The pretty flowers of the May-weed bear a strong resemblance to the Daisy and are very often mistaken for it. They are much smaller, however, and the strong unpleasant odour of the May-weed's foliage immediately betrays it. Camomile tea, brewed from its leaves, was frequently administered for several bodily ailments in olden times. In California it is dried, powdered, and used for relieving colic. The fresh leaves are bruised and applied externally for producing blisters. The much-branched, smooth, annual stalk grows one or two feet in height and is very leafy and slender. The alternating leaf is so finely cut and divided that it is little short of a fringe, or as if it were simply the ribs and veinings of a leaf rather than a complete formation. It is somewhat coarse but has the appearance of delicacy. The flower is Daisy-like. The yellow disc florets are closely packed in a central, button-like head which is surrounded with a flaring circle of from ten to eighteen oblong, white, grooved, and notched ray flowers. The latter close abruptly downward against the stalk at night. The numerous flower heads are an inch broad. As the disc flowers mature, the yellow centre becomes cone-shaped and chaffy. The flowers, which are set in little green cups, terminate the branches. It is common from June to November along roadsides, about buildings, and in waste places generally, throughout our area and Canada. It is also found in Europe, Asia, Africa, and Australasia.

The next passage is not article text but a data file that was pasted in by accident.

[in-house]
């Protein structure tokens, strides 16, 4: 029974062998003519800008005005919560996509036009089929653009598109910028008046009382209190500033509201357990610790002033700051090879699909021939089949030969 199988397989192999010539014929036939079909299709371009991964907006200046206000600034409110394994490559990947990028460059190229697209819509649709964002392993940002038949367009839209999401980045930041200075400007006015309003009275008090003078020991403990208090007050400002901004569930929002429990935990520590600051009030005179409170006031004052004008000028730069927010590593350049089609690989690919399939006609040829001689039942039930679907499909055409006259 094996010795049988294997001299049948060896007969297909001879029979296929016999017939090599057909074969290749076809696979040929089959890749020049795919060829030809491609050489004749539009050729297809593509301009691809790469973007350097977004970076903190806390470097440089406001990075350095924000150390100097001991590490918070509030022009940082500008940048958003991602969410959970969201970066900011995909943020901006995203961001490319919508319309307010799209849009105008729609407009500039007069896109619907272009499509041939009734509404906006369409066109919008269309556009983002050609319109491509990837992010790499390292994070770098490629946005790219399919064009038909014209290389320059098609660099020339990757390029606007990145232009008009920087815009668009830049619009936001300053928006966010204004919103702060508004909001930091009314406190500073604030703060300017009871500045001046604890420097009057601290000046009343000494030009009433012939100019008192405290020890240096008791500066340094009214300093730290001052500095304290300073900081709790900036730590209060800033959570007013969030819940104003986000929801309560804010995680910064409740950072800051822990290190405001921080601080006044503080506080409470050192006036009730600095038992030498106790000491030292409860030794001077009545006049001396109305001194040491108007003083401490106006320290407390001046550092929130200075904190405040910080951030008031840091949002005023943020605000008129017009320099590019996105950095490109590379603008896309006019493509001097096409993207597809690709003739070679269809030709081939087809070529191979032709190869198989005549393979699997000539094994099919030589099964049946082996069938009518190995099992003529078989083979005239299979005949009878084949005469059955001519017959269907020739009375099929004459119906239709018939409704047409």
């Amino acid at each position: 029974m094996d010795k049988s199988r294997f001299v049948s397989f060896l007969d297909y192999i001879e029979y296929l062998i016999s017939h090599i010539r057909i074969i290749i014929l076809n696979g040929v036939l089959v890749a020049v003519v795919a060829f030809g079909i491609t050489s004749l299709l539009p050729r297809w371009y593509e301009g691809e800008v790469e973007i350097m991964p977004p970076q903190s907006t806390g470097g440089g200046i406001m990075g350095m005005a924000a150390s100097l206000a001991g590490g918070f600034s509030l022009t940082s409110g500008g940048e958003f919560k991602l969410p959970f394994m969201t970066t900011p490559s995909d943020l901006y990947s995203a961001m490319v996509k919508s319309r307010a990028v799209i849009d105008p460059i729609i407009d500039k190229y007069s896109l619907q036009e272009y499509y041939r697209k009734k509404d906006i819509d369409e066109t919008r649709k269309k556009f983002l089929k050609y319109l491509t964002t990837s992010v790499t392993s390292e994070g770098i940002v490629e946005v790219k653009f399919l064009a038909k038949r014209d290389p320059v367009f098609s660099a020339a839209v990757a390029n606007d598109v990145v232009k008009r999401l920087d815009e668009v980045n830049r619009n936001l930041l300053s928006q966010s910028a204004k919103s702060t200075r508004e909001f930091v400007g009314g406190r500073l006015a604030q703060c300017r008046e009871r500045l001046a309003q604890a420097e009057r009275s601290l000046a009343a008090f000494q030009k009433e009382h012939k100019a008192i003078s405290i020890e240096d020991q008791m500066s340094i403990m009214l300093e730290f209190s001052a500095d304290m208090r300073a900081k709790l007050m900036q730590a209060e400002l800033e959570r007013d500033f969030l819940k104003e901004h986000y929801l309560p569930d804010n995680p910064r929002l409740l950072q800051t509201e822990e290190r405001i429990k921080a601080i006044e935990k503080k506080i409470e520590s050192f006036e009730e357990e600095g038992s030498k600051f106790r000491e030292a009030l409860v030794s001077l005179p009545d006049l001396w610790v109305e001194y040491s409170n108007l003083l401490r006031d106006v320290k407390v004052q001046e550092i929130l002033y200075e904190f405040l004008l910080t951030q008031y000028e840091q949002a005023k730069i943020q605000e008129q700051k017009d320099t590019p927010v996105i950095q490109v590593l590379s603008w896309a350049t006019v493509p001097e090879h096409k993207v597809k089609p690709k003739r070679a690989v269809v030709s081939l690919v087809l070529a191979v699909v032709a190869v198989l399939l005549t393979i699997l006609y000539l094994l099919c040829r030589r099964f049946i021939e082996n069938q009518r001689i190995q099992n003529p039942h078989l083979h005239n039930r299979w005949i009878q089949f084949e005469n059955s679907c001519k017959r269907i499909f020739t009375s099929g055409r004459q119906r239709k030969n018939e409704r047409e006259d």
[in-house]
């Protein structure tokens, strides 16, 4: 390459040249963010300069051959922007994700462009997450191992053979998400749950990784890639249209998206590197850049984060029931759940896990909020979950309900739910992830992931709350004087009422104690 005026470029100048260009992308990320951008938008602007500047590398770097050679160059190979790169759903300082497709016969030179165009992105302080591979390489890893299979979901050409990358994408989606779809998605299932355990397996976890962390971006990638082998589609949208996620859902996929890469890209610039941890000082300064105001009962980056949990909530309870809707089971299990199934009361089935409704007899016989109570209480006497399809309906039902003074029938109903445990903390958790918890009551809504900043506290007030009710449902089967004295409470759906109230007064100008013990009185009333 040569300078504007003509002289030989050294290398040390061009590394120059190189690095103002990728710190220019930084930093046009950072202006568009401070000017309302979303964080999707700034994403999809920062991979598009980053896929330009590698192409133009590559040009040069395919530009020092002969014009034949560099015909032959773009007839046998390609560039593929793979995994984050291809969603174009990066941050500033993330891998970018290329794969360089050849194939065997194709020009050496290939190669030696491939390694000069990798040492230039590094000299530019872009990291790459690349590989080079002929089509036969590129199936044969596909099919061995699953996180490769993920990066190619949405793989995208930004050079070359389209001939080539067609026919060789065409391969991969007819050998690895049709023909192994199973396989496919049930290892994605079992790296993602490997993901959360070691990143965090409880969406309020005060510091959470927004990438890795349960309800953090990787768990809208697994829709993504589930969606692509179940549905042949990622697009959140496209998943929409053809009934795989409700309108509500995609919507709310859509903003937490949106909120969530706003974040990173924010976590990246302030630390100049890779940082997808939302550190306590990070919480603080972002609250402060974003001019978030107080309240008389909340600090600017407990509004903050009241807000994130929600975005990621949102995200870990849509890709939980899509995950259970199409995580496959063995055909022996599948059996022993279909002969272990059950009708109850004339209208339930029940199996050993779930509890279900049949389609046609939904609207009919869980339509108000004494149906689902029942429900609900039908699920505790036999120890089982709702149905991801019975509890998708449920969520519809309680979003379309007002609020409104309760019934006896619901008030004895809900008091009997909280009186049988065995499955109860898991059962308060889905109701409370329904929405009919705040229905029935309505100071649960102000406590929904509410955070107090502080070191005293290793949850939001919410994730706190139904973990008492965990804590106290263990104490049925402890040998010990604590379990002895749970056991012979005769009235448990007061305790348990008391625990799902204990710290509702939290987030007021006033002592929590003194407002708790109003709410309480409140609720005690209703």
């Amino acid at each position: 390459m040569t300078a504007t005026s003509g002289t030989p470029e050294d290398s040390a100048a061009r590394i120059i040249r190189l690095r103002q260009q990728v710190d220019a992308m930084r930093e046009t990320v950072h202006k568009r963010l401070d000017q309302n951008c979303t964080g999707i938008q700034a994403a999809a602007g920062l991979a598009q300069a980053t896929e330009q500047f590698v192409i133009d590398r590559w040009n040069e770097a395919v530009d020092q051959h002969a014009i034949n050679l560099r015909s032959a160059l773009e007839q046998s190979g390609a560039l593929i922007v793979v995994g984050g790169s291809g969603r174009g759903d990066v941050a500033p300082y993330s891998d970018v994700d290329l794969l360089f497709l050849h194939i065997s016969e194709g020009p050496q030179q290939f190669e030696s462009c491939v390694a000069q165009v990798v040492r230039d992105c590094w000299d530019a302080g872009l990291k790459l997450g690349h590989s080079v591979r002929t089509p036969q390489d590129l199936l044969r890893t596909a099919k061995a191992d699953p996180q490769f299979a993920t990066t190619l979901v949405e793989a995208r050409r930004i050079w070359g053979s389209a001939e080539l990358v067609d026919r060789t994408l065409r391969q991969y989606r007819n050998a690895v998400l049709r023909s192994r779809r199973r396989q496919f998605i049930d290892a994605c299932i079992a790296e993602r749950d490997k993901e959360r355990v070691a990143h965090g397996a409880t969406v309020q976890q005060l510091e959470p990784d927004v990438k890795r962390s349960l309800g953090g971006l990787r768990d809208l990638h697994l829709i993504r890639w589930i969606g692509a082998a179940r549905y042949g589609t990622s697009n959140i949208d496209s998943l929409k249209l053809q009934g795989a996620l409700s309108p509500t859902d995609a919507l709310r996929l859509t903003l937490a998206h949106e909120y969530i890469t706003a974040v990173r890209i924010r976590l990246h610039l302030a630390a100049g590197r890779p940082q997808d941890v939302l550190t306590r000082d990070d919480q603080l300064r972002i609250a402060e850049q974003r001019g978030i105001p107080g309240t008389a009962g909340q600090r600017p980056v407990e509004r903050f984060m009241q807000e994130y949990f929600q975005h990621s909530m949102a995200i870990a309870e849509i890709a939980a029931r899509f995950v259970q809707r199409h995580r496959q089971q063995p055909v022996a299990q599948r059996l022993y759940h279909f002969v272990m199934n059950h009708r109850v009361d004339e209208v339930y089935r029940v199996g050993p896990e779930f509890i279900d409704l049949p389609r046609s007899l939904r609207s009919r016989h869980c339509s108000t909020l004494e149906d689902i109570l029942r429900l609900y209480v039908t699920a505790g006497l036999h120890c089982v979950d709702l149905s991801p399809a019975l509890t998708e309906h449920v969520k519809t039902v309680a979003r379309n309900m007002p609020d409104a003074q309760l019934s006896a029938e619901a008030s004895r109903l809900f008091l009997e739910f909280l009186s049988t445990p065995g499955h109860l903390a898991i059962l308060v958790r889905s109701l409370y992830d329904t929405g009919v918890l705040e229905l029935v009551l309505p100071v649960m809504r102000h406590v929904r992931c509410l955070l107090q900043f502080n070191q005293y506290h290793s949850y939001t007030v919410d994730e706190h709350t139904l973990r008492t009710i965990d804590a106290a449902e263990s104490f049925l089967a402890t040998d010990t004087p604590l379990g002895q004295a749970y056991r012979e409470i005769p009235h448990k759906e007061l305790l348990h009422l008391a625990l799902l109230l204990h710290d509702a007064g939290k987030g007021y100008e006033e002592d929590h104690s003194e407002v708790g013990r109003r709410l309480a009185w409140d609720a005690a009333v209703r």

MAY-WEED. Anthemis Cotula.